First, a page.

Dissident AIDS Database

NIAID paper : HIV causes AIDSDeveloped countriesSurvival with AZT/PIsCameron study
No title
 Johnston R, Irwin M, Crowe D, Rasnick D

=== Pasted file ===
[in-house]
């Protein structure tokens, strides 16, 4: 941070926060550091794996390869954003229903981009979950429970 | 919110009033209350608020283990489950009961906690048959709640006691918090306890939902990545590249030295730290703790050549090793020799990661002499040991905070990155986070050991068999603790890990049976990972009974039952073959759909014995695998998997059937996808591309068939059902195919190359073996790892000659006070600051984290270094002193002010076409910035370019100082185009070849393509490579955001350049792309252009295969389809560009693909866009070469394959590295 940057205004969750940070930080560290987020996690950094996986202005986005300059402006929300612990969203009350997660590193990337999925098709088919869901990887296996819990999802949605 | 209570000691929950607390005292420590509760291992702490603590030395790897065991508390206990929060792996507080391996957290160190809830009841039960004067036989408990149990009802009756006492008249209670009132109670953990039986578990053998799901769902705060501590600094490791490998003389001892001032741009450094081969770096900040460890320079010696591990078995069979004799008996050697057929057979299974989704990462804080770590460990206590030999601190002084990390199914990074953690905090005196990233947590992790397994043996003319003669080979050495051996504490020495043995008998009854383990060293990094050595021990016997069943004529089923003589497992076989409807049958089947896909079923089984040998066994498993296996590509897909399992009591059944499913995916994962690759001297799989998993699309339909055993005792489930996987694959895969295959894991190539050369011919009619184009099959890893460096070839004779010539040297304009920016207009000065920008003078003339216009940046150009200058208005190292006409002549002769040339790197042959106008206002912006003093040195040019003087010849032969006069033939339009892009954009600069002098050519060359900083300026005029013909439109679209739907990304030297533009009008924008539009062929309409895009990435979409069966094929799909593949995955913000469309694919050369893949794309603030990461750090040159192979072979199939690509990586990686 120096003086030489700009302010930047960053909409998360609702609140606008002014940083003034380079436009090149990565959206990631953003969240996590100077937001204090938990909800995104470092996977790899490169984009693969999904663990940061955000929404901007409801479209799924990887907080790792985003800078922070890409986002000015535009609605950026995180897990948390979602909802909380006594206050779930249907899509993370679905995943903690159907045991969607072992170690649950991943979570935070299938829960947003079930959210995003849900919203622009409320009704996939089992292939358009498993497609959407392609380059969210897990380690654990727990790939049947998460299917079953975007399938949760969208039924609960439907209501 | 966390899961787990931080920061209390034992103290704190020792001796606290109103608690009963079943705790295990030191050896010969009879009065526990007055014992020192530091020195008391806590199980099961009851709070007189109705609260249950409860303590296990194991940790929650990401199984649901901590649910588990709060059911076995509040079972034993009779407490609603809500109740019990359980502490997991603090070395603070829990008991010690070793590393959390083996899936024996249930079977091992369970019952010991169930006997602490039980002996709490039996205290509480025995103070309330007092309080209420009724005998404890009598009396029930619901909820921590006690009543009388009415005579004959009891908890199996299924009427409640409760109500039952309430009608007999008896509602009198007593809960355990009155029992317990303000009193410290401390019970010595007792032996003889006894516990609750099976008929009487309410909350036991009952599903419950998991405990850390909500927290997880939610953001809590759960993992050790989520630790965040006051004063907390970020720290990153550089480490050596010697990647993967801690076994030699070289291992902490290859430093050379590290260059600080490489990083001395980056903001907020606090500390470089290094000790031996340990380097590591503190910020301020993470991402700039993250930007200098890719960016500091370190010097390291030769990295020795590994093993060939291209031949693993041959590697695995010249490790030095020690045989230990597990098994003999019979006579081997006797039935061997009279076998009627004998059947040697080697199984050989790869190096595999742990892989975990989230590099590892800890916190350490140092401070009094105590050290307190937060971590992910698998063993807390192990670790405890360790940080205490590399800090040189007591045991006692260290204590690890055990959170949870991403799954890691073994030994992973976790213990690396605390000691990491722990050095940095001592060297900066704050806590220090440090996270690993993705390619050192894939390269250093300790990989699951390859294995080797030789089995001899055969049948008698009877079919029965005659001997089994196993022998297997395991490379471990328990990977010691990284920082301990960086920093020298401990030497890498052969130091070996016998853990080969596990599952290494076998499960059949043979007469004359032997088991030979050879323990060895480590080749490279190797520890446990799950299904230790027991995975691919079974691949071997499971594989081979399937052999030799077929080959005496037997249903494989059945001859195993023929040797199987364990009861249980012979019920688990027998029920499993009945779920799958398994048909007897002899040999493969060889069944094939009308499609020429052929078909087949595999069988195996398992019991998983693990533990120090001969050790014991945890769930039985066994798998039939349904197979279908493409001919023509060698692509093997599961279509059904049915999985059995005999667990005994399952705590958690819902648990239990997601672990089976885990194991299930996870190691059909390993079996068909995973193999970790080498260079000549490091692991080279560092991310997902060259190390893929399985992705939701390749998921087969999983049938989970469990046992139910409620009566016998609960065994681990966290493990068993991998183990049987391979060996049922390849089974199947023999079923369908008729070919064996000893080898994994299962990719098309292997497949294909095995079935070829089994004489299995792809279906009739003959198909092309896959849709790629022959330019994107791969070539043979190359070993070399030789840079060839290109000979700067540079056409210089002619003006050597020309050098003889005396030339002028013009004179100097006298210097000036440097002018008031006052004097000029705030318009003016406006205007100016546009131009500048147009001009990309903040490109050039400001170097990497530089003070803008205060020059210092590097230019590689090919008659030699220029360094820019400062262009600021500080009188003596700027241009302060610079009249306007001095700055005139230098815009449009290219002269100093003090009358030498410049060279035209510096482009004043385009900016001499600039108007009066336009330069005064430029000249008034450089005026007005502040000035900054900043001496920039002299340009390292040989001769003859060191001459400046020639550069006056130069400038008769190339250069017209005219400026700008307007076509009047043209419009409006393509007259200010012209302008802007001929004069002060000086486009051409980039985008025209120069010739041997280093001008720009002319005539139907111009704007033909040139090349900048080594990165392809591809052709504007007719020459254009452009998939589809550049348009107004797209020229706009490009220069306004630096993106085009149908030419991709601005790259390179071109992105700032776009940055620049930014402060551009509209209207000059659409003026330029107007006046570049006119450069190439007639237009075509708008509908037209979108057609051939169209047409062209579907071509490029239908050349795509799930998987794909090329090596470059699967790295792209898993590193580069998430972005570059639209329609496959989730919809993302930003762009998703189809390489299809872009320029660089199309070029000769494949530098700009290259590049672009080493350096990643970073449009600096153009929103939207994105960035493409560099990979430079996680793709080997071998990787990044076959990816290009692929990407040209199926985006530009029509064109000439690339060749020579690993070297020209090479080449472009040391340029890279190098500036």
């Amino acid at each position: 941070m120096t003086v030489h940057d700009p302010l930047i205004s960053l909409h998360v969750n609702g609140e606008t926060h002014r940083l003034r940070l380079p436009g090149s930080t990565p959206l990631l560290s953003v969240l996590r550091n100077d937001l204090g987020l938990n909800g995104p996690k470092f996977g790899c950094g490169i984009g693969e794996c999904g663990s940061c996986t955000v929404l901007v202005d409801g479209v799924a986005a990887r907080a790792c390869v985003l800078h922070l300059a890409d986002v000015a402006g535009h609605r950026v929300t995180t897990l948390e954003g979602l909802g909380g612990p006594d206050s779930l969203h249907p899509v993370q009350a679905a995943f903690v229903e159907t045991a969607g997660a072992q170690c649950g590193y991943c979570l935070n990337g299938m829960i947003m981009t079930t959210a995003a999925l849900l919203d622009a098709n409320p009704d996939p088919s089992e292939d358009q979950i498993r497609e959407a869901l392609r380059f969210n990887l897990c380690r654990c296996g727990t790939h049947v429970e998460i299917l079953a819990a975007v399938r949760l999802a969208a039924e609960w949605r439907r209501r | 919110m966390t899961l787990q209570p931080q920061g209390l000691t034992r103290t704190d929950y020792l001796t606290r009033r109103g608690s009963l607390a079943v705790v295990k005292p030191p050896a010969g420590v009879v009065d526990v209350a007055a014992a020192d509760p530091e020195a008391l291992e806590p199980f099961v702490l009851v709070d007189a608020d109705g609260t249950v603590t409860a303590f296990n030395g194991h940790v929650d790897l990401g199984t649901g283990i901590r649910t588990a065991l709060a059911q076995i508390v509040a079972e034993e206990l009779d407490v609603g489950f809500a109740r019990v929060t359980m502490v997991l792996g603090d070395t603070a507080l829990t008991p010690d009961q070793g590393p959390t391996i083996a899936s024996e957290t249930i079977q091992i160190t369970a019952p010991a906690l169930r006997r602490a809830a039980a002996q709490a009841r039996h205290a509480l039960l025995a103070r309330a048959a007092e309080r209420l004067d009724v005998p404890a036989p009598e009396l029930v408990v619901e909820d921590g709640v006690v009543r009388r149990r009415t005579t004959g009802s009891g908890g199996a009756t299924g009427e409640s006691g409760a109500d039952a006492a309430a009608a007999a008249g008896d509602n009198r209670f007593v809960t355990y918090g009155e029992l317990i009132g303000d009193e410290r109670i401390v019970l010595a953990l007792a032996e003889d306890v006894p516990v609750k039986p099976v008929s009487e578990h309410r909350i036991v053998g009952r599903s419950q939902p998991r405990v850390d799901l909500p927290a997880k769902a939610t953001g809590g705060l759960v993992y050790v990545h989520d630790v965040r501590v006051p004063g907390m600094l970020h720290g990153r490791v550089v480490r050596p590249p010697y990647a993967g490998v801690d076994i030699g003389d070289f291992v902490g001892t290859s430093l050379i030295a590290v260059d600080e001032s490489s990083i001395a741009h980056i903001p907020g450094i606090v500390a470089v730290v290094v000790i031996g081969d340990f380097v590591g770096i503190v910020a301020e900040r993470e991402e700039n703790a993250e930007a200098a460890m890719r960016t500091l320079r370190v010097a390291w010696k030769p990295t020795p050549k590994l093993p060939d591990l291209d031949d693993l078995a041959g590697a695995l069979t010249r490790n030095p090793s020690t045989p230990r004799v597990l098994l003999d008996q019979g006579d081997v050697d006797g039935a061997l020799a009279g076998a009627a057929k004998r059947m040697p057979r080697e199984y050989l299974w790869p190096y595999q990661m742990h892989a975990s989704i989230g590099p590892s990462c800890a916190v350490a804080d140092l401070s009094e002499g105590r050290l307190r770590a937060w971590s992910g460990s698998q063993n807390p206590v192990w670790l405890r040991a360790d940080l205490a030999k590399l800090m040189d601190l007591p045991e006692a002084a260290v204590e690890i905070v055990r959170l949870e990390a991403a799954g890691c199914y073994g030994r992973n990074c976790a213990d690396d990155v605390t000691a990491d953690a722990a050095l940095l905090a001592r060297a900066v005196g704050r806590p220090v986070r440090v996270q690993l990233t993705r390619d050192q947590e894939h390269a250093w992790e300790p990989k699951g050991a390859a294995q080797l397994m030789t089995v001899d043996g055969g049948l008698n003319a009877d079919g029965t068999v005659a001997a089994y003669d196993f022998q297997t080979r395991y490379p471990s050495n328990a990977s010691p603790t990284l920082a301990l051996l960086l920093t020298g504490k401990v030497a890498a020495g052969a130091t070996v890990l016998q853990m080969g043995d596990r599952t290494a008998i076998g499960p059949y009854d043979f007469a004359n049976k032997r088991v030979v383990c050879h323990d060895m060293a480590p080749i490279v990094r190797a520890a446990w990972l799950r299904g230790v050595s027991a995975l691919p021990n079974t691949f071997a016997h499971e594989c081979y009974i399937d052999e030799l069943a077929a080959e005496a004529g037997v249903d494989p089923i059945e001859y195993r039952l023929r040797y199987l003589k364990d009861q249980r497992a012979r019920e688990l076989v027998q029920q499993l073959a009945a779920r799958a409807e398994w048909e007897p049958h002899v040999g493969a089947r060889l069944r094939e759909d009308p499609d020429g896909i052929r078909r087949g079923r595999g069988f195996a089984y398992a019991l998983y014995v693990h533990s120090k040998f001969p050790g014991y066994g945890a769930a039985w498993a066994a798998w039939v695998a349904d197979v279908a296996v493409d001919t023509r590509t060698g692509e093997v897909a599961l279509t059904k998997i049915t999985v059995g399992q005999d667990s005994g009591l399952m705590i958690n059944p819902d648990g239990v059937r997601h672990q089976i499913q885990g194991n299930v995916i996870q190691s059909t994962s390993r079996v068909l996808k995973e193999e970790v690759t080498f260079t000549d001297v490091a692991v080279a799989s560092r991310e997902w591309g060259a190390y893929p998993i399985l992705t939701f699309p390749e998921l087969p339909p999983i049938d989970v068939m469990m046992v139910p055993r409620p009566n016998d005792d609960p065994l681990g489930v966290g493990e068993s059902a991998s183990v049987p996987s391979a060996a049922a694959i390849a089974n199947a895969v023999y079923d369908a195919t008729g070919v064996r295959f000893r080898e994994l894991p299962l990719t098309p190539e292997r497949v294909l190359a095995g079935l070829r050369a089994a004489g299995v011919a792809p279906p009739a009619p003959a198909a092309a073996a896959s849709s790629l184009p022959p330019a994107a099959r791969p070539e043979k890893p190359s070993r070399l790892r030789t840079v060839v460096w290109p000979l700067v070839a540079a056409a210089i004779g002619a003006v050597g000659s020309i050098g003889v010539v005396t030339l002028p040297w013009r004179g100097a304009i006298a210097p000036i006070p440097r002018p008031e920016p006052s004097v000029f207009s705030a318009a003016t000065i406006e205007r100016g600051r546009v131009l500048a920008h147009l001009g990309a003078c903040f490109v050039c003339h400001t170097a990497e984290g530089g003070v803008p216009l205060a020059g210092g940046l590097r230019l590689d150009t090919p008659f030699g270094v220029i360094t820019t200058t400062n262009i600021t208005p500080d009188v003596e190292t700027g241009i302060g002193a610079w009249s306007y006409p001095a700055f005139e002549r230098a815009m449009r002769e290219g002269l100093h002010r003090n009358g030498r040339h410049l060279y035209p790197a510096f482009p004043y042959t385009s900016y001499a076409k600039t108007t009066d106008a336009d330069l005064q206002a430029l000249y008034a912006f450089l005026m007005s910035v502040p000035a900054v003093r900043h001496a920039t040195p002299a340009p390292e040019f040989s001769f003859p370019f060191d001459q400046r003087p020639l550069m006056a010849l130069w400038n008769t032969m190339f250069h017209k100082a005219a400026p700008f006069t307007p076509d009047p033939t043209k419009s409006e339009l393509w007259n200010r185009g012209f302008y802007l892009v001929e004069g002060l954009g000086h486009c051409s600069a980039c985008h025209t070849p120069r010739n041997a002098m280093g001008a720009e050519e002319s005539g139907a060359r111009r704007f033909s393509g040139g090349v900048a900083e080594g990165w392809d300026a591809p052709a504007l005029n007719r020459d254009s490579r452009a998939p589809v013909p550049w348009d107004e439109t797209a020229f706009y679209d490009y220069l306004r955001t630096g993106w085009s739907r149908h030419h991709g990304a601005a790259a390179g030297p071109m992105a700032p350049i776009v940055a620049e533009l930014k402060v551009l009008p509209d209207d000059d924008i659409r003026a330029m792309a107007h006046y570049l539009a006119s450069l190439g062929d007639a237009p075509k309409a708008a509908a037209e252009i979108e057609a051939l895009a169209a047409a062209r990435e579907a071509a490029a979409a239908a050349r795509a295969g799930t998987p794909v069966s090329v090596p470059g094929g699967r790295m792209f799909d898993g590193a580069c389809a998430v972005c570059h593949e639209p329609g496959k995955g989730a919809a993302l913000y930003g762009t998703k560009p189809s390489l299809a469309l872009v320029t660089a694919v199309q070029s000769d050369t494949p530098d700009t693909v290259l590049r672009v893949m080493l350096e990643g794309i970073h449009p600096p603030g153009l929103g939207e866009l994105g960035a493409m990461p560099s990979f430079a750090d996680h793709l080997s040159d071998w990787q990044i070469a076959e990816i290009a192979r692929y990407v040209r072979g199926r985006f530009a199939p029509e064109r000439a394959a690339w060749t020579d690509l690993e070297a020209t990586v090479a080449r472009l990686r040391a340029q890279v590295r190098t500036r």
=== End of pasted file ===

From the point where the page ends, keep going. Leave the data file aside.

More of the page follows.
(Cameron DW, Heath-Chiozzi M, Danner S, Cohen C, Kravcik S, Maurath C, Sun E, Henry D, Rode R, Potthoff A, Leonard J, Randomised placebo-controlled trial of ritonavir in advanced HIV-1 disease. The Advanced HIV Disease Ritonavir Study Group, Lancet 1998 Feb 21;351(9102):543-9) Protease inhibitors were introduced on the market in December 1995 with much fanfare, but only two randomized studies were ever done that claimed reduced infections or death from use of protease inhibitors and not just reduced viral load. One of these studies (Cameron et al in 1998) was short-term, showed significant toxic side effects and did not really use a placebo (but instead a completely unproven combination of AZT with another DNA chain terminator like ddI or ddC which eliminates these studies from any meaningful scientific discourse). This study showed no difference in mortality (which they conceal by lumping mortality stats in with a variety of others) and many more of the study participants experienced toxicity rather than benefit. People given the full drug regimen had extremely high toxicities compared to "placebo" recipients, including 50% with diarrhea, another 52% with nausea, 29% vomiting, and 25% weakness. With these extremely high toxicities, it is easy to see how the double-blind could be penetrated by both patients and clinicians. Fully 21% of the people taking the triple drug combination dropped out of the study before the 4.5 months were up, which biases the results. In spite of all these favourable biases, although there was a reduction in opportunistic infections, the authors found little or no reduction in mortality, as a graph on page 546 clearly indicates. They mask this failure by lumping death statistics in with opportunistic infection statistics, citing reductions in the probability of "AIDS progression or death".